It’s Fall. Time To Tune Up Your Home For Winter!!
Fall means leaves changing colors, farmers getting crops in from the fields, shorter days, and cooler temperatures. And while it hasn’t really gotten cold yet, now is the time to begin to think about getting your home ready for the coming winter. By putting in some work now, you can remain cozy and save money all winter long. Here’s a few tips to consider:
Change Furnace Filters:
It’s easy to forget to replace your filters, but it’s important to do so once a month during heating season. Dirty filters restrict airflow and increase energy demand. HEPA filters are a great choice and may remove as much as 99.97% of airborne particles, making the air you breathe in your home much safer, as well. Mark a date on your calendar to help remind you.
Tune Up / Replace Your Heating System:
You probably already know that cars need periodic tune-ups in order to run their best. Well, the same is true for heating equipment. Keeping your furnace clean, lubricated and properly adjusted will reduce energy use, saving up to 5 percent of heating costs.
The good news is many utilities offer free annual checkups by qualified technicians—but you often have to call early, as HVAC crews get backed up once heating season starts. Some furnace manufacturers and dealers also offer free or discounted inspections.
If your entire furnace is in need of replacement, it will cost a lot more—but replacing an inefficient burner for a modern machine will save you money every month through the heating season. Be sure to take advantage of federal tax credits for new furnaces, which can cover 10 percent of cost up to $500 or a specific amount from $50 to $300. This tax credit expires December 31, 2016, so act now.
Turn Down Your Water Heater:
While many conventional water heaters are set to 140 degrees Fahrenheit by installers, most households don't need that much steam, and end up paying for it—in dollars and the occasional scalding burn. Lowering the temperature to 120 degrees Fahrenheit (or lower) would reduce your water heating costs by 6 to 10 percent.
Dodge the Drafts:
According to the U.S. Department of Energy, drafts can waste 5 to 30 percent of your energy use. Start simple and adopt that old Great Depression fixture—the draft snake, which you can easily make yourself. Just place a rolled bath towel under a drafty door, or make a more attractive DIY draft snake with googly eyes, felt tongues and the like. You can use any scraps of fabric, even neckties, and fill with sand or kitty litter for heft.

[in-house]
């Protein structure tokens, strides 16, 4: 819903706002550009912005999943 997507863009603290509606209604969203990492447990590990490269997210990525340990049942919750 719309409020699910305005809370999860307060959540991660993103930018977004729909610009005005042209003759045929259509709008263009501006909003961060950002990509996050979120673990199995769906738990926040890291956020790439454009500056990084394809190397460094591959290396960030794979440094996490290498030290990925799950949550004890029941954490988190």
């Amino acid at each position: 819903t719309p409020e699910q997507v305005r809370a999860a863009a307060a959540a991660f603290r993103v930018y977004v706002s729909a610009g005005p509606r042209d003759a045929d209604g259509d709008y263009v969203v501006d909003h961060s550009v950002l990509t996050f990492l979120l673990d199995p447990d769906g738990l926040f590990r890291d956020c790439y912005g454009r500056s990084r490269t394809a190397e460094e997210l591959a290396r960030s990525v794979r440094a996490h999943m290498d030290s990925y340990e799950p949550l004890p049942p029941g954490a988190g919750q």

Install Storm Doors And Windows:
The simple act of installing a storm door can increase energy efficiency by 45 percent by sealing drafts and reducing air flow. Storm doors also offer greater flexibility for letting light and ventilation enter your home. Look for Energy Star-certified models.
Similarly, storm windows can make a huge difference when the cold wind starts blowing. It may be a pain, but it is well worth it to get them out of the shed or attic and install them for the season. (Make sure each is securely shut—they don't do much good if you leave them in the up position by mistake!)
Federal tax credits are available at 10 percent of cost (not including installation costs), up to $200 for windows and skylights and up to $500 for doors. Cumulative maximum tax credits for windows, doors and skylights for all years combined is $500.
Insulate Your Pipes:
Pay less for hot water by insulating pipes. That can also help decrease the chance of pipes freezing, which can be disastrous. Check to see if your pipes are warm to the touch. If so, they are good candidates for insulation. (Use the same method to determine if your hot water heater would benefit from some insulation.)
You can get pre-slit pipe foam at most hardware stores. Cut it to size and fasten in place with duct tape. Ideally, choose the insulation with the highest R-value practical, which is a measure of its heat-blocking power. Pipe insulation is often R-3, or, for batt styles that you wrap around, a stronger R-7.
Use Caulking And Weatherstripping:
Simple leaks can sap home energy efficiency by 5 to 30 percent a year, according to the U.S. Department of Energy. That means it pays to seal up gaps with caulking and weatherstripping.
Take a close look at places where two different building materials meet, such as corners, around chimneys, where pipes or wires exit, and along the foundation.
Mind That Thermostat:
It's easy to forget to turn down the heat when you leave the building, but doing so is one of the surest ways to save money. Most households shell out 50 to 70 percent of their energy budgets on heating and cooling, so why pay for what no one uses?
For every degree you lower the thermostat during heating season, you'll save between 1 and 3 percent of your heating bill. Make it easier with a programmable thermostat. They are widely available for as little as $50, and the average family will save $180 a year with one.
Run Ceiling Fans In Reverse:
Most people think of fans only when they want to be cool, but many ceiling units come with a handy switch that reverses the direction of the blades. Counterclockwise rotation produces cooling breezes, while switching to clockwise makes it warmer. Air pooled near the ceiling is circulated back into the living space—cutting your heating costs as much as 10 percent!
Following these basic tips can keep your hard-earned dollars in your pocket, where they belong! For more info, visit: http://www.popularmechanics.com/home/interior-projects/how-to/g52/winterize-home-tips-energy-461008/